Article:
Singapore Banks' 1Q Earnings Beats Camouflage Underlying Risks

First-quarter profits for Singapore's major banks have topped expectations, helping propel their shares to two-year highs, but investors still have reasons to be cautious.

Concerns surrounding the city's state's main local banks -- DBS Group Holdings Ltd. (D05.SG), United Overseas Bank Ltd. (U11.SG) and Oversea-Chinese Banking Corp. (O39.SG) -- center around weakness in their exposure to the oil-services sector, lackluster loan demand and their reduced ability to absorb more bad debt.

Some analysts said first-quarter earnings were boosted by revenue growth from less-sustainable sources such as non-interest income which depends on market activity.

A spate of corporate bankruptcies related to the offshore oil-and-gas industry led to concerns about Singapore banks' asset quality last year. The bankruptcies capped their stocks for most of 2016 before prices rallied at the end of the year thanks to higher oil prices and a U.S. interest rate increase.

The market has factored in the "pain from oil-and-gas impacts," said Bernstein managing director Kevin Kwek, who added that it may be time to turn medium-term positive on the banking sector.

But Singapore-listed shipping trust Rickmers Maritime's (B1ZU.SG) decision last month to wind down operations reignited concerns about banks' exposure to the oil sector and potential for more bad debt.

Jeremy Teong, an analyst with Phillip Securities, said it is too soon to say the worst is over for Singapore banks and their energy-related exposure.

The three banks' bad-debt ratios were little changed in the first quarter from the end of 2016, but were higher than a year earlier. But some analysts focused on the lenders' coverage ratio for nonperforming loans, which shows how much money has been set aside for existing and future bad debts.

A coverage ratio of 100% means only existing bad loans are covered, with no buffer for future bad debts. At that level, "any shocks to quality of loans will have to be taken directly" from the bottom line, said Mr. Teong. "I think investors should be more concerned with the current low-bad-loans coverage ratio."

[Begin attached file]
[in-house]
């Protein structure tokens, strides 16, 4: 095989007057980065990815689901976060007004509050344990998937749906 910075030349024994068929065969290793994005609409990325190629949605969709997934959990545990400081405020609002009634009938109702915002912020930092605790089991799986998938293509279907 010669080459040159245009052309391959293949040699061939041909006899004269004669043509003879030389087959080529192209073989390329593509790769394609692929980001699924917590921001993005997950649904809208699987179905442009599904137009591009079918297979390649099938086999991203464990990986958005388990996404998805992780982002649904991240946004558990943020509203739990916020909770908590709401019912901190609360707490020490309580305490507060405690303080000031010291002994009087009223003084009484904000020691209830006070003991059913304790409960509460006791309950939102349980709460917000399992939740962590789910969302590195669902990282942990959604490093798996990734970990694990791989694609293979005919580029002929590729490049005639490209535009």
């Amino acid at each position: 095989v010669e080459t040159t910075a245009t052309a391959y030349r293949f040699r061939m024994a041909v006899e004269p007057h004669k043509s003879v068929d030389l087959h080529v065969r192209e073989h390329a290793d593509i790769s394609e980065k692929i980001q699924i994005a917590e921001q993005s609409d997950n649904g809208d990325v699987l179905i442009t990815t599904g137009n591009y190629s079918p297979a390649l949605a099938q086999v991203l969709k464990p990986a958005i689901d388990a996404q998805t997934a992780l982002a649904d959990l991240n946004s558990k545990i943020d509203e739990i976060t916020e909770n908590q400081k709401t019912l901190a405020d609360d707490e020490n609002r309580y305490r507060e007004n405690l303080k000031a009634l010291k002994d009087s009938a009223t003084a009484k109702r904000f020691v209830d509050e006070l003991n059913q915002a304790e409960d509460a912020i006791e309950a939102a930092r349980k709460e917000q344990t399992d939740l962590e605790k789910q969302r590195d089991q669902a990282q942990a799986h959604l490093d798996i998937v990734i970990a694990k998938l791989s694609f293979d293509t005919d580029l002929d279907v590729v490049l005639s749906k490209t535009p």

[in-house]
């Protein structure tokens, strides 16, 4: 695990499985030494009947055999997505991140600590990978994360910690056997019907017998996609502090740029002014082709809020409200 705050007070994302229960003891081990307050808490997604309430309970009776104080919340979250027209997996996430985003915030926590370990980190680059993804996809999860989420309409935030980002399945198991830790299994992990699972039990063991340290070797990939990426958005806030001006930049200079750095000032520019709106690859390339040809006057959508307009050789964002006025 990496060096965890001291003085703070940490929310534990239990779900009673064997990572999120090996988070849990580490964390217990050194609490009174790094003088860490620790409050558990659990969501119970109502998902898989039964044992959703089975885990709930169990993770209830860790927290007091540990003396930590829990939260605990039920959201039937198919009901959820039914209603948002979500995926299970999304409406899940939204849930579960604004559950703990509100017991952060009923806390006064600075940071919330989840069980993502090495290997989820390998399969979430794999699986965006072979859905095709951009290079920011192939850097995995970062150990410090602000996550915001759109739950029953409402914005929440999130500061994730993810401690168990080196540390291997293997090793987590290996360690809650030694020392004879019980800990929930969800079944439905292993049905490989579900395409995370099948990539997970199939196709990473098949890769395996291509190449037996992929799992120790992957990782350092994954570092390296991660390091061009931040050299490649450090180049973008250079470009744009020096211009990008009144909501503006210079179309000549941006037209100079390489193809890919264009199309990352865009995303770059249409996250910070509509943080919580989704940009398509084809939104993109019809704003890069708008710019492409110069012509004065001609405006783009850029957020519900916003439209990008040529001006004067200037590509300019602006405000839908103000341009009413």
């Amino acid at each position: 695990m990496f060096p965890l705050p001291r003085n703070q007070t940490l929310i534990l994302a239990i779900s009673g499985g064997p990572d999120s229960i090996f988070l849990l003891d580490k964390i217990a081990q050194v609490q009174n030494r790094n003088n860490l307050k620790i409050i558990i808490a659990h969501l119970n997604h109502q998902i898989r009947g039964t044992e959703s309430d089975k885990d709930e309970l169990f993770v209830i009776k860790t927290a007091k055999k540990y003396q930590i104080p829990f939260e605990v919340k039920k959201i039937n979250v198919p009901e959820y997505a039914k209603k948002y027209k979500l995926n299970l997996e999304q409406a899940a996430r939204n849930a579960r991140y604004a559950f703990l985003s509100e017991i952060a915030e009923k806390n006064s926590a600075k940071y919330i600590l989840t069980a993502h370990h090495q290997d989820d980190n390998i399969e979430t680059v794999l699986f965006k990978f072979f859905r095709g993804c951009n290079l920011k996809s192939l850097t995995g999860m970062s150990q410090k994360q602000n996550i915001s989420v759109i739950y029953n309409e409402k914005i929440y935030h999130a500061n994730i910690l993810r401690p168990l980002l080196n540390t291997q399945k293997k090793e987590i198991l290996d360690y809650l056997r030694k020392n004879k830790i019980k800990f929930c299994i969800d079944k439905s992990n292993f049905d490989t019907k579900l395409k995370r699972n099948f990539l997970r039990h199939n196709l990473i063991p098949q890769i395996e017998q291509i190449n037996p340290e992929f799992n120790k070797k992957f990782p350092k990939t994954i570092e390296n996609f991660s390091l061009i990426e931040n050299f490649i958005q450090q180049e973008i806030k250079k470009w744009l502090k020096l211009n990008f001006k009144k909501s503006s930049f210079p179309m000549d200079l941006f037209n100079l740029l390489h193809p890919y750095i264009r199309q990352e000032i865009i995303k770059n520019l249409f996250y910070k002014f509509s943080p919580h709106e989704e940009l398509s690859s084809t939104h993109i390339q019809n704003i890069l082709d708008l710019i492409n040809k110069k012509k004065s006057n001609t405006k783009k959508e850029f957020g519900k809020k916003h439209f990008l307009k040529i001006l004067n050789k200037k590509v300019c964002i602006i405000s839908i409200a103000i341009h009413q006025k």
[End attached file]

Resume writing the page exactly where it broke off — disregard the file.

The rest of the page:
The figure for DBS, the biggest Singapore bank by assets, was 103% last quarter, compared with 134% a year earlier. It has fallen to 101% from 113% at OCBC and to 118% from 133% for UOB.

While the oil-and-gas sector accounts for about 5% of the banks' loan books, more than 60% of their bad debts the past year have come from companies exposed to the oil sector.

Though crude oil prices have nearly doubled from early 2016 lows, oil-and-gas explorers' capital spending has yet to significantly improve after being slashed when oil prices tumbled from mid-2014. Energy-sector troubles hurt banks' asset quality as firms supporting oil explorers ran into trouble. And there is no certainty that oil prices--boosted in recent months by an output-cut agreement by major producers--will continue rising.

For their part, the banks are cautious about their outlooks: DBS said the bank remains vigilant, OCBC said it was watchful for headwinds and UOB noted the need to remain disciplined.

Still, this year's 15% to 20% stock gains suggests at least some investors are upbeat. Analysts say reasons to be optimistic include the potential for an improvement in banks' net interest margins, mainly on the prospect of further U.S. interest-rate increases which tend to lift Singapore's benchmark rates. Lending margins globally have been depressed for years because of the post-crisis low-rate environment.

Also, from the second half of 2016 Singapore banks proactively took hair cuts on some loans to clean up their books, said Harsh Wardhan Modi, an analyst at J.P. Morgan. Mr. Modi recently turned optimistic on the lenders' growth prospects but noted that with the banks' recent stock gains, they now look fairly valued.

Write to Saurabh Chaturvedi at

(END) Dow Jones Newswires

May 12, 2017 02:44 ET (06:44 GMT)